I know most of you (welcome new friends!) are here for the slipcovers, so this is just a "heads up" that I am writing as an autism mom today. I will be back with some new slipcover projects soon!
So, I was sorting through some old files recently, and came across a couple of Myers-Briggs Type Indicator forms that I had filled out some years ago. One indicated that I was an ISTJ and the other, an ISFJ (you can read more about these here). With the benefit of a "few" years of living between then and now, I have figured out I probably land in the ISFJ category most often. It's fun, and can be helpful, to explore personality profiles and try to "peg" ourselves or those around us. However, as we interact with people, it's clear that an individual's personality is richer and more nuanced than just a label.
As many of you may know, our oldest son has autism (I've written more about it here and here). "Autism" probably brings a picture to mind, either a person you know or something you have seen or read, or some other connection. It's a label, but, much like ISFJ does not describe everything about me or necessarily predict how I will behave in a particular circumstance, neither does autism define our son. It might give you some clues, but he is most definitely his own person! A person who has grown so much in this past year, who is fun-loving and stubborn and who can navigate around Google Earth and Google Maps like it's his job!
Today is Autism Awareness Day, and while those for whom autism is a part of daily life will likely tell you that we are plenty aware, it is, nevertheless, a day to think more specifically about what we can do to make a difference for the 1 in 68 who have acquired this label. For my part, I am increasingly reminded that that everyone has a story. I have chosen not to share much of our autism story here in this public space because it's a story that also belongs to our son (and the rest of our family) and I want to respect that. However, in reading and listening to the stories so generously shared by others, whether they are autism stories or not, I have learned that the world is a lot less black-and-white than I once might have niavely imagined. Sometimes, if you pay too much attention to the media/Facebook/random internet stuff, the autism world appears to be very polarized by differences (and really, pick any issue and it's the same). But when I hear the stories of those who live it, I hear variations on a theme, commonalities that go deeper than whatever soapbox we may tend to climb on. I am learning to assume less and listen more.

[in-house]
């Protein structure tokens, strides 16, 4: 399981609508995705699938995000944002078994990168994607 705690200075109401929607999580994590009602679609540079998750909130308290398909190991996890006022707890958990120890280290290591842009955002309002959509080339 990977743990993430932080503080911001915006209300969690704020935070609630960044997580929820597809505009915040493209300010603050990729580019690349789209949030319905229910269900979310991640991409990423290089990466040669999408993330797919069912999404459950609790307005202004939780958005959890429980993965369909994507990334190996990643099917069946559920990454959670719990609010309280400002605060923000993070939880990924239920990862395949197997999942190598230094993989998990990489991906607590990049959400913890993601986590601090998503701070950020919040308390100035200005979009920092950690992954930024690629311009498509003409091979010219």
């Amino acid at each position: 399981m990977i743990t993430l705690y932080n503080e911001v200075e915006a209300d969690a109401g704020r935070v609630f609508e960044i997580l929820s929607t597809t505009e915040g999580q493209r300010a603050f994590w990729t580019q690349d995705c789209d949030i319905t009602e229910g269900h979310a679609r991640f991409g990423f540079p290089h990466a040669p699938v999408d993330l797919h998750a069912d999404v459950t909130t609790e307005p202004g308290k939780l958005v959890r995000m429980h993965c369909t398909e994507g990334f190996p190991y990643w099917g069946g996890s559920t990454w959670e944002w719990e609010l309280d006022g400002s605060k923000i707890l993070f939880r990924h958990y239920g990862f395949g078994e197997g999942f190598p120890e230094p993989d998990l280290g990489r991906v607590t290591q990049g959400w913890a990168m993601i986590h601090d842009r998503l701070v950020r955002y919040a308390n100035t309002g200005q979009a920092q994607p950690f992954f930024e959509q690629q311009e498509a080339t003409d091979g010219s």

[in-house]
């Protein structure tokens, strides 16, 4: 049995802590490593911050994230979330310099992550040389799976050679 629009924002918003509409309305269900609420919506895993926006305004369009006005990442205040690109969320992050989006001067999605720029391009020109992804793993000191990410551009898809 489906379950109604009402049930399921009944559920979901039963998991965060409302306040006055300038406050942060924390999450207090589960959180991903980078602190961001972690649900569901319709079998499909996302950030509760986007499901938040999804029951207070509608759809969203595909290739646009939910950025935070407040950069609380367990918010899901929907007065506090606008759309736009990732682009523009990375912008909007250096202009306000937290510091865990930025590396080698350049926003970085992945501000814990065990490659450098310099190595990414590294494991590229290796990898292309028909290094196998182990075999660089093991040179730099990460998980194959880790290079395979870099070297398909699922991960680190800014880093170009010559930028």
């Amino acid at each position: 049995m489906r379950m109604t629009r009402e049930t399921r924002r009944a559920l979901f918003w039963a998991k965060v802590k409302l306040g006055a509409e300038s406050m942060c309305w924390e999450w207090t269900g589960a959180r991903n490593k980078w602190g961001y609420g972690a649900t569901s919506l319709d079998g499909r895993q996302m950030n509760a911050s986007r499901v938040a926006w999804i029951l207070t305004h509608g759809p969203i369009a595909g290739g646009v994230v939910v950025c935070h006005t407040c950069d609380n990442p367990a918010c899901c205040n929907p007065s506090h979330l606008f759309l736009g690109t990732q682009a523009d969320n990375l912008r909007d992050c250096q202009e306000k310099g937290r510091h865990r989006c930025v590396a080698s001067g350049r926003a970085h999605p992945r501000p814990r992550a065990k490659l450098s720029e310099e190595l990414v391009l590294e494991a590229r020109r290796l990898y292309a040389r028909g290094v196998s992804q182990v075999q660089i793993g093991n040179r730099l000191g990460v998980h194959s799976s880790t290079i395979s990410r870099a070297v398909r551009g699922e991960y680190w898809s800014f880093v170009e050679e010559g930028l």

So, this Autism Awareness Day (and beyond), let's look past labels and soapboxes and and assumptions and listen for the stories as we walk together. You may just find that your world gets a little more colorful!
P.S. These pictures are some scenes from our Spring Break trip to Matagorda Bay, TX.